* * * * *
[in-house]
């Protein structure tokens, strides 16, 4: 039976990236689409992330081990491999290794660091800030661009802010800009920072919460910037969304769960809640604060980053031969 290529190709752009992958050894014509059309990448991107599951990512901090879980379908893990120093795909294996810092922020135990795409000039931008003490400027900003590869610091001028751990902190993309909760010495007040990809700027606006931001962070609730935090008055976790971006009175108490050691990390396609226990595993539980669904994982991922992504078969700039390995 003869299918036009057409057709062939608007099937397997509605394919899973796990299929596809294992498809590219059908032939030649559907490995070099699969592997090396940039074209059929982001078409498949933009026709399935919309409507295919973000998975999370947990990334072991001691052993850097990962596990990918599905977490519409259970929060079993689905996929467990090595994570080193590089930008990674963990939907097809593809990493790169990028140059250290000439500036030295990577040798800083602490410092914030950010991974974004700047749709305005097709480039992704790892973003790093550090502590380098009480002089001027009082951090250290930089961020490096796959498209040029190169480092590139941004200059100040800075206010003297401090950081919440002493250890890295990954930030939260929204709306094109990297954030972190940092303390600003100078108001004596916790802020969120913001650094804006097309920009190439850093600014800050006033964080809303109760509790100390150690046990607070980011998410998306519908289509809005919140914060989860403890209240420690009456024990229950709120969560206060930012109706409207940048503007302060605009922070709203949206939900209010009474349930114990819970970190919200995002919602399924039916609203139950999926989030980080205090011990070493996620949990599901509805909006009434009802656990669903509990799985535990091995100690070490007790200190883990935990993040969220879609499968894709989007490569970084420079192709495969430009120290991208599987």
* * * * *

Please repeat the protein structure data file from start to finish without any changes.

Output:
[in-house]
């Protein structure tokens, strides 16, 4: 039976990236689409992330081990491999290794660091800030661009802010800009920072919460910037969304769960809640604060980053031969 290529190709752009992958050894014509059309990448991107599951990512901090879980379908893990120093795909294996810092922020135990795409000039931008003490400027900003590869610091001028751990902190993309909760010495007040990809700027606006931001962070609730935090008055976790971006009175108490050691990390396609226990595993539980669904994982991922992504078969700039390995 003869299918036009057409057709062939608007099937397997509605394919899973796990299929596809294992498809590219059908032939030649559907490995070099699969592997090396940039074209059929982001078409498949933009026709399935919309409507295919973000998975999370947990990334072991001691052993850097990962596990990918599905977490519409259970929060079993689905996929467990090595994570080193590089930008990674963990939907097809593809990493790169990028140059250290000439500036030295990577040798800083602490410092914030950010991974974004700047749709305005097709480039992704790892973003790093550090502590380098009480002089001027009082951090250290930089961020490096796959498209040029190169480092590139941004200059100040800075206010003297401090950081919440002493250890890295990954930030939260929204709306094109990297954030972190940092303390600003100078108001004596916790802020969120913001650094804006097309920009190439850093600014800050006033964080809303109760509790100390150690046990607070980011998410998306519908289509809005919140914060989860403890209240420690009456024990229950709120969560206060930012109706409207940048503007302060605009922070709203949206939900209010009474349930114990819970970190919200995002919602399924039916609203139950999926989030980080205090011990070493996620949990599901509805909006009434009802656990669903509990799985535990091995100690070490007790200190883990935990993040969220879609499968894709989007490569970084420079192709495969430009120290991208599987």